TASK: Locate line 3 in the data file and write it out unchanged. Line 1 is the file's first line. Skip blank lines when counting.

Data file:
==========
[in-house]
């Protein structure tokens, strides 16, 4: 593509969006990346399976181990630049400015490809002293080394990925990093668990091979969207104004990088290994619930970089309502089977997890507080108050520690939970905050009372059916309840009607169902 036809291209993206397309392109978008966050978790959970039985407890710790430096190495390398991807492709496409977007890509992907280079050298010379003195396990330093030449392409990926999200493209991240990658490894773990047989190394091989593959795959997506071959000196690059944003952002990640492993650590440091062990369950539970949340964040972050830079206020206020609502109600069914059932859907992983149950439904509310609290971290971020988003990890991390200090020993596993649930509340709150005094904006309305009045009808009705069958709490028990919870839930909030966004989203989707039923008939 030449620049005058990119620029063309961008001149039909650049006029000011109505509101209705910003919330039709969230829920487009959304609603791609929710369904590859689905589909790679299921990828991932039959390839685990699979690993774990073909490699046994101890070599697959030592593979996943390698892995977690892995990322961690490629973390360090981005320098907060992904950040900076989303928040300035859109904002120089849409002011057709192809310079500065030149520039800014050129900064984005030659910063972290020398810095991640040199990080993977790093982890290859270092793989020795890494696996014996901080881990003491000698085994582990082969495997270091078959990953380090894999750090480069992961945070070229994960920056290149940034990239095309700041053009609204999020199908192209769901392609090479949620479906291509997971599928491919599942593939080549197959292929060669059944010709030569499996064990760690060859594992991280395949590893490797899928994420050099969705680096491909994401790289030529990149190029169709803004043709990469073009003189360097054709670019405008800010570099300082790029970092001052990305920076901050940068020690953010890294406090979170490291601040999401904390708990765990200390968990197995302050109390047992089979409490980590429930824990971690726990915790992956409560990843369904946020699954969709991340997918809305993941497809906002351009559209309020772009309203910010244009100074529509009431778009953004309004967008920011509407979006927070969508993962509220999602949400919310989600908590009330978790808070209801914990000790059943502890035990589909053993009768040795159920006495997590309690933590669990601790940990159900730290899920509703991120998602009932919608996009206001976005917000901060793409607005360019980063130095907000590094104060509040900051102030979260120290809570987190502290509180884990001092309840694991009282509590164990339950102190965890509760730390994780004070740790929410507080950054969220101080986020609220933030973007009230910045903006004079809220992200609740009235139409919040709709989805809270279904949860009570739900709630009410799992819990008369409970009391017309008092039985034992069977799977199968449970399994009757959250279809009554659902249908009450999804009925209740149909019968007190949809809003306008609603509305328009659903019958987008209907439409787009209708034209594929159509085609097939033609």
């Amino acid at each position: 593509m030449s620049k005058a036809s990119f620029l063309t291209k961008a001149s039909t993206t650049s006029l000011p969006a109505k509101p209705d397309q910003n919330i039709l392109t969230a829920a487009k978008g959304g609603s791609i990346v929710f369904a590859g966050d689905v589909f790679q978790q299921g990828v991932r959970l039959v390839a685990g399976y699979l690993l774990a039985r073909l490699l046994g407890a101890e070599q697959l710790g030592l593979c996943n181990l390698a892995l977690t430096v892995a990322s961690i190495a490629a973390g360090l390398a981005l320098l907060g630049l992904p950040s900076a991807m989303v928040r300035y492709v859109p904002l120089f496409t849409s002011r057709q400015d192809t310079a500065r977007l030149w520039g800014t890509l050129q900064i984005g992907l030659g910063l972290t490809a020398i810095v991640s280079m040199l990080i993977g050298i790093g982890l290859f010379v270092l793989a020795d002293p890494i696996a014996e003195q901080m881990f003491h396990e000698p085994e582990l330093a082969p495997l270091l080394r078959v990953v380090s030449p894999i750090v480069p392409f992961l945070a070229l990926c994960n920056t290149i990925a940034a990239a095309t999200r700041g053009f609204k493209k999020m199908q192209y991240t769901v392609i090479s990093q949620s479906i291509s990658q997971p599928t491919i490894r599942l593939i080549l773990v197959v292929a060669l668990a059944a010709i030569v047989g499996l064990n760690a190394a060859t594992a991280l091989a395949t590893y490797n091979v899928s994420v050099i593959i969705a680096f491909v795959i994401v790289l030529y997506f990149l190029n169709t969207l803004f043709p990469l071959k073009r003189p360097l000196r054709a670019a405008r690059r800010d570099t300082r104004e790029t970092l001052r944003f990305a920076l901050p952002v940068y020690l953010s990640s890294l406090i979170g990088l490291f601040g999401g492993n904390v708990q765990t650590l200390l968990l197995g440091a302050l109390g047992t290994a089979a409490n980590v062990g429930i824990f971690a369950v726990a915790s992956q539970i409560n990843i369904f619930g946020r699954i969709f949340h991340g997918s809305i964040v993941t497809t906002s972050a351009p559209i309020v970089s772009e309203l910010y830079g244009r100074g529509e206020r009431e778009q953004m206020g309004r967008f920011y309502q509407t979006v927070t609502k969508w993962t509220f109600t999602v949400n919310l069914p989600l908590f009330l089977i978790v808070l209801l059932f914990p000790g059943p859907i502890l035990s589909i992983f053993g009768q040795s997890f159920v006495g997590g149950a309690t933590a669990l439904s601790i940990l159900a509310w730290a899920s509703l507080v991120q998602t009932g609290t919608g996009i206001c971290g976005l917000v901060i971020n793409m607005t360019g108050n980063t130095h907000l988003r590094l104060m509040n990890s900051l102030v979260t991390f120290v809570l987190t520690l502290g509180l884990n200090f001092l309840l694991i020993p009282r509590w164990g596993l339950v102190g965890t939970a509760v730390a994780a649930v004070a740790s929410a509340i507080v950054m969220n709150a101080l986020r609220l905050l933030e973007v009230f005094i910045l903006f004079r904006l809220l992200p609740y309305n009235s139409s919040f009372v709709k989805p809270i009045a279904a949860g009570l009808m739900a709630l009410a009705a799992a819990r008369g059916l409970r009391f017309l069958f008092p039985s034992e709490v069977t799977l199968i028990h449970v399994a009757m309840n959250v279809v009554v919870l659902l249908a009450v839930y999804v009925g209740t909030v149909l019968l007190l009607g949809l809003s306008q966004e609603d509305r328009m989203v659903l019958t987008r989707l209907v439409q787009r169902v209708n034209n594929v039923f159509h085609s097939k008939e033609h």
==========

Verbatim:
């Amino acid at each position: 593509m030449s620049k005058a036809s990119f620029l063309t291209k961008a001149s039909t993206t650049s006029l000011p969006a109505k509101p209705d397309q910003n919330i039709l392109t969230a829920a487009k978008g959304g609603s791609i990346v929710f369904a590859g966050d689905v589909f790679q978790q299921g990828v991932r959970l039959v390839a685990g399976y699979l690993l774990a039985r073909l490699l046994g407890a101890e070599q697959l710790g030592l593979c996943n181990l390698a892995l977690t430096v892995a990322s961690i190495a490629a973390g360090l390398a981005l320098l907060g630049l992904p950040s900076a991807m989303v928040r300035y492709v859109p904002l120089f496409t849409s002011r057709q400015d192809t310079a500065r977007l030149w520039g800014t890509l050129q900064i984005g992907l030659g910063l972290t490809a020398i810095v991640s280079m040199l990080i993977g050298i790093g982890l290859f010379v270092l793989a020795d002293p890494i696996a014996e003195q901080m881990f003491h396990e000698p085994e582990l330093a082969p495997l270091l080394r078959v990953v380090s030449p894999i750090v480069p392409f992961l945070a070229l990926c994960n920056t290149i990925a940034a990239a095309t999200r700041g053009f609204k493209k999020m199908q192209y991240t769901v392609i090479s990093q949620s479906i291509s990658q997971p599928t491919i490894r599942l593939i080549l773990v197959v292929a060669l668990a059944a010709i030569v047989g499996l064990n760690a190394a060859t594992a991280l091989a395949t590893y490797n091979v899928s994420v050099i593959i969705a680096f491909v795959i994401v790289l030529y997506f990149l190029n169709t969207l803004f043709p990469l071959k073009r003189p360097l000196r054709a670019a405008r690059r800010d570099t300082r104004e790029t970092l001052r944003f990305a920076l901050p952002v940068y020690l953010s990640s890294l406090i979170g990088l490291f601040g999401g492993n904390v708990q765990t650590l200390l968990l197995g440091a302050l109390g047992t290994a089979a409490n980590v062990g429930i824990f971690a369950v726990a915790s992956q539970i409560n990843i369904f619930g946020r699954i969709f949340h991340g997918s809305i964040v993941t497809t906002s972050a351009p559209i309020v970089s772009e309203l910010y830079g244009r100074g529509e206020r009431e778009q953004m206020g309004r967008f920011y309502q509407t979006v927070t609502k969508w993962t509220f109600t999602v949400n919310l069914p989600l908590f009330l089977i978790v808070l209801l059932f914990p000790g059943p859907i502890l035990s589909i992983f053993g009768q040795s997890f159920v006495g997590g149950a309690t933590a669990l439904s601790i940990l159900a509310w730290a899920s509703l507080v991120q998602t009932g609290t919608g996009i206001c971290g976005l917000v901060i971020n793409m607005t360019g108050n980063t130095h907000l988003r590094l104060m509040n990890s900051l102030v979260t991390f120290v809570l987190t520690l502290g509180l884990n200090f001092l309840l694991i020993p009282r509590w164990g596993l339950v102190g965890t939970a509760v730390a994780a649930v004070a740790s929410a509340i507080v950054m969220n709150a101080l986020r609220l905050l933030e973007v009230f005094i910045l903006f004079r904006l809220l992200p609740y309305n009235s139409s919040f009372v709709k989805p809270i009045a279904a949860g009570l009808m739900a709630l009410a009705a799992a819990r008369g059916l409970r009391f017309l069958f008092p039985s034992e709490v069977t799977l199968i028990h449970v399994a009757m309840n959250v279809v009554v919870l659902l249908a009450v839930y999804v009925g209740t909030v149909l019968l007190l009607g949809l809003s306008q966004e609603d509305r328009m989203v659903l019958t987008r989707l209907v439409q787009r169902v209708n034209n594929v039923f159509h085609s097939k008939e033609h």